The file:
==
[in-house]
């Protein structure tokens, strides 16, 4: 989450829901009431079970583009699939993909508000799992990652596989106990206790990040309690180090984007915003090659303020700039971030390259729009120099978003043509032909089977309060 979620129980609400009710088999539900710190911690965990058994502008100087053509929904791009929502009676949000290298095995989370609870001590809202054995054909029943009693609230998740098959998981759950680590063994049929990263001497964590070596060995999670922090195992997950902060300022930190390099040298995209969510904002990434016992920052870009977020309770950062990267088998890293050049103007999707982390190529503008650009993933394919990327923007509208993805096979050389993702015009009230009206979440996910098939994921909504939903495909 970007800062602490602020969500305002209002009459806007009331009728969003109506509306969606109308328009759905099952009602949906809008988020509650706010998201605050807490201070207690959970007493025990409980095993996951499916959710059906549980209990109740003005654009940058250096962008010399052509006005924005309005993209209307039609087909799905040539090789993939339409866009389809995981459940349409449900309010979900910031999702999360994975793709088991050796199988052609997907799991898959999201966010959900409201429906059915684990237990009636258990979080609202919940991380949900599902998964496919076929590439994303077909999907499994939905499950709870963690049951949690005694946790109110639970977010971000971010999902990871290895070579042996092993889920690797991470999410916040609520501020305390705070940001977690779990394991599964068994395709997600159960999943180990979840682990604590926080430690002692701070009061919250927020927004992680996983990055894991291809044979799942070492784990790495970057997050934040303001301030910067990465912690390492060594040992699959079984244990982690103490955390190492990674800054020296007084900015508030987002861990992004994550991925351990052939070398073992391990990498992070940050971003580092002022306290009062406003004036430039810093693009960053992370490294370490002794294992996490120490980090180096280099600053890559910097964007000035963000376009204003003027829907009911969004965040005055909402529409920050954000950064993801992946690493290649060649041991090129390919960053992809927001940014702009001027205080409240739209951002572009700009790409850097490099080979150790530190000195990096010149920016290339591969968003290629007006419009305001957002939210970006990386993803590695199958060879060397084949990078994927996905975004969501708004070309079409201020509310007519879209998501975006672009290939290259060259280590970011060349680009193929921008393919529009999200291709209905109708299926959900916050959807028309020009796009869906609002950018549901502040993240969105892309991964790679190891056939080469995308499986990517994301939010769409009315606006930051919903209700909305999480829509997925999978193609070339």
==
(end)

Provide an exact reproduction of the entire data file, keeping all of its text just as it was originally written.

[in-house]
């Protein structure tokens, strides 16, 4: 989450829901009431079970583009699939993909508000799992990652596989106990206790990040309690180090984007915003090659303020700039971030390259729009120099978003043509032909089977309060 979620129980609400009710088999539900710190911690965990058994502008100087053509929904791009929502009676949000290298095995989370609870001590809202054995054909029943009693609230998740098959998981759950680590063994049929990263001497964590070596060995999670922090195992997950902060300022930190390099040298995209969510904002990434016992920052870009977020309770950062990267088998890293050049103007999707982390190529503008650009993933394919990327923007509208993805096979050389993702015009009230009206979440996910098939994921909504939903495909 970007800062602490602020969500305002209002009459806007009331009728969003109506509306969606109308328009759905099952009602949906809008988020509650706010998201605050807490201070207690959970007493025990409980095993996951499916959710059906549980209990109740003005654009940058250096962008010399052509006005924005309005993209209307039609087909799905040539090789993939339409866009389809995981459940349409449900309010979900910031999702999360994975793709088991050796199988052609997907799991898959999201966010959900409201429906059915684990237990009636258990979080609202919940991380949900599902998964496919076929590439994303077909999907499994939905499950709870963690049951949690005694946790109110639970977010971000971010999902990871290895070579042996092993889920690797991470999410916040609520501020305390705070940001977690779990394991599964068994395709997600159960999943180990979840682990604590926080430690002692701070009061919250927020927004992680996983990055894991291809044979799942070492784990790495970057997050934040303001301030910067990465912690390492060594040992699959079984244990982690103490955390190492990674800054020296007084900015508030987002861990992004994550991925351990052939070398073992391990990498992070940050971003580092002022306290009062406003004036430039810093693009960053992370490294370490002794294992996490120490980090180096280099600053890559910097964007000035963000376009204003003027829907009911969004965040005055909402529409920050954000950064993801992946690493290649060649041991090129390919960053992809927001940014702009001027205080409240739209951002572009700009790409850097490099080979150790530190000195990096010149920016290339591969968003290629007006419009305001957002939210970006990386993803590695199958060879060397084949990078994927996905975004969501708004070309079409201020509310007519879209998501975006672009290939290259060259280590970011060349680009193929921008393919529009999200291709209905109708299926959900916050959807028309020009796009869906609002950018549901502040993240969105892309991964790679190891056939080469995308499986990517994301939010769409009315606006930051919903209700909305999480829509997925999978193609070339």